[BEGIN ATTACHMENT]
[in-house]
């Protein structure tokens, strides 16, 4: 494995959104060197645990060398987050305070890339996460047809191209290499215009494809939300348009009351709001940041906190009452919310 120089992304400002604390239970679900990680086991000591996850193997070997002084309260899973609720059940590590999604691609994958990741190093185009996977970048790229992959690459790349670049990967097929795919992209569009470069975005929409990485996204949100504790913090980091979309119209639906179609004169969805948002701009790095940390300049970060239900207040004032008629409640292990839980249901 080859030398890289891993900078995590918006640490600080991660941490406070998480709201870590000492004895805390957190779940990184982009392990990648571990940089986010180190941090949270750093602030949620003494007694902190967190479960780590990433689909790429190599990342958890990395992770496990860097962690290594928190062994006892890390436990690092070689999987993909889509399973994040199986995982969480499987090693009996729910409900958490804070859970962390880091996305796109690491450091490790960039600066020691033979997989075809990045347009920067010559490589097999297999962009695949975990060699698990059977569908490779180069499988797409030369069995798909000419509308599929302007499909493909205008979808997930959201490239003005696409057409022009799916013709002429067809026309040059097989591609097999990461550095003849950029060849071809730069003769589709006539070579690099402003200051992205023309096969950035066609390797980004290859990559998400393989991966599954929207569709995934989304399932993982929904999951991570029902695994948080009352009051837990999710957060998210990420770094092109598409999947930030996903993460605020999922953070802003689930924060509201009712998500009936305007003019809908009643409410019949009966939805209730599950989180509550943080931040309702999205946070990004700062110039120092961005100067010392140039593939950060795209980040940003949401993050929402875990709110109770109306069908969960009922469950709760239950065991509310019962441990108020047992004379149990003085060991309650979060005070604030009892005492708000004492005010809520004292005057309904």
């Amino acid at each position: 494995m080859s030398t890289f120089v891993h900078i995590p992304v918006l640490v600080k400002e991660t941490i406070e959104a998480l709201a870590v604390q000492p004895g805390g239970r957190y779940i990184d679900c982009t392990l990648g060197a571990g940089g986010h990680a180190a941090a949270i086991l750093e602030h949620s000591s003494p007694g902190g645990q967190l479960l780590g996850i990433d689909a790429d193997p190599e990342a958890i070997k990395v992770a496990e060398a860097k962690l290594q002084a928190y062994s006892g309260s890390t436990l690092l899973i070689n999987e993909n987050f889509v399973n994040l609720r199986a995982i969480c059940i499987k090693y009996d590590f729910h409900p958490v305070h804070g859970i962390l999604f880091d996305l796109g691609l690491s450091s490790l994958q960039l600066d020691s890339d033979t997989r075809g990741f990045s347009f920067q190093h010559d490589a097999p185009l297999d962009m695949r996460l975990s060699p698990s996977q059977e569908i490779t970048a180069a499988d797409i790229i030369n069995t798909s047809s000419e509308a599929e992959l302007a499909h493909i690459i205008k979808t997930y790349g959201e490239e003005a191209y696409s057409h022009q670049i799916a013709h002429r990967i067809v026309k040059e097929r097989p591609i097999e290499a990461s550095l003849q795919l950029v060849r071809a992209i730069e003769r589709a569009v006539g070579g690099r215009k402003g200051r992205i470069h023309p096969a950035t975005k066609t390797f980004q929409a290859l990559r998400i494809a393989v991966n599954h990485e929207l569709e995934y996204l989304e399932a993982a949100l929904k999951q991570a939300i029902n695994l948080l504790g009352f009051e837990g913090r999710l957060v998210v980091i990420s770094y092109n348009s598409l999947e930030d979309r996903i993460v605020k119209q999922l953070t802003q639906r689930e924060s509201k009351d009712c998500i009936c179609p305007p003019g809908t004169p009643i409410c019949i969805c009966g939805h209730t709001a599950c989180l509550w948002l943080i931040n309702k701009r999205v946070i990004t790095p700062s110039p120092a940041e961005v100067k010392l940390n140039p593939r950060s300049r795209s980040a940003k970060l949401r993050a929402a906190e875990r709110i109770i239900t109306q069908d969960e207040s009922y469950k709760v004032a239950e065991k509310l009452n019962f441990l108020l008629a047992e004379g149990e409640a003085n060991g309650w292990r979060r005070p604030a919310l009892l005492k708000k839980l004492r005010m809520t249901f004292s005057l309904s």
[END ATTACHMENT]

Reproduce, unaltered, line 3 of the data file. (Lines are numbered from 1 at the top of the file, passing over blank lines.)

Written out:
């Amino acid at each position: 494995m080859s030398t890289f120089v891993h900078i995590p992304v918006l640490v600080k400002e991660t941490i406070e959104a998480l709201a870590v604390q000492p004895g805390g239970r957190y779940i990184d679900c982009t392990l990648g060197a571990g940089g986010h990680a180190a941090a949270i086991l750093e602030h949620s000591s003494p007694g902190g645990q967190l479960l780590g996850i990433d689909a790429d193997p190599e990342a958890i070997k990395v992770a496990e060398a860097k962690l290594q002084a928190y062994s006892g309260s890390t436990l690092l899973i070689n999987e993909n987050f889509v399973n994040l609720r199986a995982i969480c059940i499987k090693y009996d590590f729910h409900p958490v305070h804070g859970i962390l999604f880091d996305l796109g691609l690491s450091s490790l994958q960039l600066d020691s890339d033979t997989r075809g990741f990045s347009f920067q190093h010559d490589a097999p185009l297999d962009m695949r996460l975990s060699p698990s996977q059977e569908i490779t970048a180069a499988d797409i790229i030369n069995t798909s047809s000419e509308a599929e992959l302007a499909h493909i690459i205008k979808t997930y790349g959201e490239e003005a191209y696409s057409h022009q670049i799916a013709h002429r990967i067809v026309k040059e097929r097989p591609i097999e290499a990461s550095l003849q795919l950029v060849r071809a992209i730069e003769r589709a569009v006539g070579g690099r215009k402003g200051r992205i470069h023309p096969a950035t975005k066609t390797f980004q929409a290859l990559r998400i494809a393989v991966n599954h990485e929207l569709e995934y996204l989304e399932a993982a949100l929904k999951q991570a939300i029902n695994l948080l504790g009352f009051e837990g913090r999710l957060v998210v980091i990420s770094y092109n348009s598409l999947e930030d979309r996903i993460v605020k119209q999922l953070t802003q639906r689930e924060s509201k009351d009712c998500i009936c179609p305007p003019g809908t004169p009643i409410c019949i969805c009966g939805h209730t709001a599950c989180l509550w948002l943080i931040n309702k701009r999205v946070i990004t790095p700062s110039p120092a940041e961005v100067k010392l940390n140039p593939r950060s300049r795209s980040a940003k970060l949401r993050a929402a906190e875990r709110i109770i239900t109306q069908d969960e207040s009922y469950k709760v004032a239950e065991k509310l009452n019962f441990l108020l008629a047992e004379g149990e409640a003085n060991g309650w292990r979060r005070p604030a919310l009892l005492k708000k839980l004492r005010m809520t249901f004292s005057l309904s």